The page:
Then we can take the rest of the line, and convert it into a Numpy array. This is the vector of the word’s position.

Finally, we can update our dictionary with the new word and its corresponding vector.

As a recap for our full code to load the vectors:

Keep in mind, you may need to edit the method for separating the word from the vectors if your vector text file includes words with spaces in them.

Finding Similar Vectors

Another thing we can do with GloVe vectors is find the most similar words to a given word. We can do this with a fancy one-liner function as follows:

This one’s complicated, so let’s break it down.
sorted takes an iterable as input and sorts it using a key. In this case, the iterable that we are passing in is all possible words that we want to sort. We can get a list of such words by calling embeddings_dict.keys().

Now, since by default Python would sort the list alphabetically, we must specify a key to sort the list the way we want it sorted.
In our case, the key will be a lambda function that takes a word as input and returns the distance between that word’s embedding and the embedding we gave the function. We will be using euclidean distance to measure how far apart the two embeddings are.

scipy has a function for measuring euclidean distance under its module spatial, which we imported earlier. So our final sorting key turns into:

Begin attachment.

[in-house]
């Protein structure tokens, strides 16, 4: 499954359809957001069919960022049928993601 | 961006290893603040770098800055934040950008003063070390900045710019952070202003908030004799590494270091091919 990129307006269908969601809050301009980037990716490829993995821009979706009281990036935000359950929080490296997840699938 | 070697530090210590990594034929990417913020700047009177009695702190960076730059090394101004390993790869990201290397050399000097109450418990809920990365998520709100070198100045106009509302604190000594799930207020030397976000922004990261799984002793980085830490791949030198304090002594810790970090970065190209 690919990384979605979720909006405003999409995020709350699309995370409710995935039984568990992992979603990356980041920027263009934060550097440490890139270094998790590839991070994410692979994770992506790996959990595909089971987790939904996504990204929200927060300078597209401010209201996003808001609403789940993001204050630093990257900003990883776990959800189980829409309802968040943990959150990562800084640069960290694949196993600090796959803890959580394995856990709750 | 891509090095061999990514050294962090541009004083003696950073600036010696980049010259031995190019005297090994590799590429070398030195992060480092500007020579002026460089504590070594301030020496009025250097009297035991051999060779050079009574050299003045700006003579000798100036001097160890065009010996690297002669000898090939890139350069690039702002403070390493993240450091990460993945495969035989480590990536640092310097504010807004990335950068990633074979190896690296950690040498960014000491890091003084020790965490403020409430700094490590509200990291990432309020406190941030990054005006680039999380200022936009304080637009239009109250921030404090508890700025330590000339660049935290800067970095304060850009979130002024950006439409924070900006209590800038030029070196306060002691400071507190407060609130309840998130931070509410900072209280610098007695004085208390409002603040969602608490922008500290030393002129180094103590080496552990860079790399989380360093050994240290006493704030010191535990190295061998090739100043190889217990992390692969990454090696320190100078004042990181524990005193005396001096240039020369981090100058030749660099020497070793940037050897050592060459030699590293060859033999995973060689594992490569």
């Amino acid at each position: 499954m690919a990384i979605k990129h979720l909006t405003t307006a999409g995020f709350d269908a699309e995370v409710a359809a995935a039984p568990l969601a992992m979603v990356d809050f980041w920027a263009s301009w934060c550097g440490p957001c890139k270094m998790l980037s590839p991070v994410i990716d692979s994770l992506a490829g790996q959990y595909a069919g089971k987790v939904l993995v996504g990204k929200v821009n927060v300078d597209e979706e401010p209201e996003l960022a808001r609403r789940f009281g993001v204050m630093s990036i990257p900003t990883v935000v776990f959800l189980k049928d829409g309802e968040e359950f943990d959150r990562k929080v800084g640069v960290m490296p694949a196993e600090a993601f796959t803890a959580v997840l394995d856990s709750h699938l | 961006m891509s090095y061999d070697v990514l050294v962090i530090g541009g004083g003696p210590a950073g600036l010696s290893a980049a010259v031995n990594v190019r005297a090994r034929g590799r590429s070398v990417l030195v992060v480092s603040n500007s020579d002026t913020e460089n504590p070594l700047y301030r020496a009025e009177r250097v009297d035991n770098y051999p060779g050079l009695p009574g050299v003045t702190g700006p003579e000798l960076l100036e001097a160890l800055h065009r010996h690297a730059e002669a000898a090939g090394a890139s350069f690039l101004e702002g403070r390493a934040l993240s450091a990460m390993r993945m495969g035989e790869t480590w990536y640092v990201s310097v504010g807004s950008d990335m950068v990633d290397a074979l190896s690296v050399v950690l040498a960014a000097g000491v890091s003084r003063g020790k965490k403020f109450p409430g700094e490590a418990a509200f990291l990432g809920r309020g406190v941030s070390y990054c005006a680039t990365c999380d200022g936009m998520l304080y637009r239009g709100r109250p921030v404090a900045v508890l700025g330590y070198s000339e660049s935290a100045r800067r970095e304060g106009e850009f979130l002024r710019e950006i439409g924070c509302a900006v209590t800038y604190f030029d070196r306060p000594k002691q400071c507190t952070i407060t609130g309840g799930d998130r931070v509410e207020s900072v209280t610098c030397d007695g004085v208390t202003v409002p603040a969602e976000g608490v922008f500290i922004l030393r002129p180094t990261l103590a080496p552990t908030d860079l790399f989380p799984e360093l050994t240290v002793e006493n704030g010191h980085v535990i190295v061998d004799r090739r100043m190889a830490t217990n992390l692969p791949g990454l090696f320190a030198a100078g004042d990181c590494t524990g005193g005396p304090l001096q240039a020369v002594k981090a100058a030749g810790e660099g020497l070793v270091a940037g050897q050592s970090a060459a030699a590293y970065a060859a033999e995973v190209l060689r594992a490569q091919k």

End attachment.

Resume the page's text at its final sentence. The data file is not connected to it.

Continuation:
lambda word: spatial.distance.euclidean(embeddings_dict[word], embedding)

Now if we want to rank all words by closeness to a given word, let’s say “king,” we can use:


This, however, will print every word, so if we want to shorten it we can use a slice at the end, for the closest, let’s say five words.


Since the closest word to a given word will always be that word, we can offset our slice by one.


Using my vectors, glove.6B.50d,


prints: [‘prince’, ‘queen’, ‘uncle’, ‘ii’, ‘grandson’]

The reason we take an embedding directly, instead of transforming a word into an embedding, is so that when we add and subtract embeddings, we can find the closest approximate words to an embedding, not just a word. We can do this, even if the embedding does not lie entirely on any word.

Math with Words

Now that we can turn any word into a vector, we can use any math operation usable on vectors, on words.

For example, we can add and subtract two words together, just like numbers. i.e., twig-branch+hand ≈ finger

The above code prints “fingernails” as its top result, which is certainly passable as logical.

Visualizing the Vectors

Nothing helps to find insights in data more than visualizing it.

To visualize the vectors, we are first going to be using a method known as t-distributed stochastic neighbor embedding, also known as t-SNE. t-SNE will allow us to reduce the, in my case, 50 dimensions of the data, down to 2 dimensions. After we do that, it’s as simple as using a matplotlib scatter plot to plot it. If you would like to learn more about t-SNE, there are a few articles linked at the end.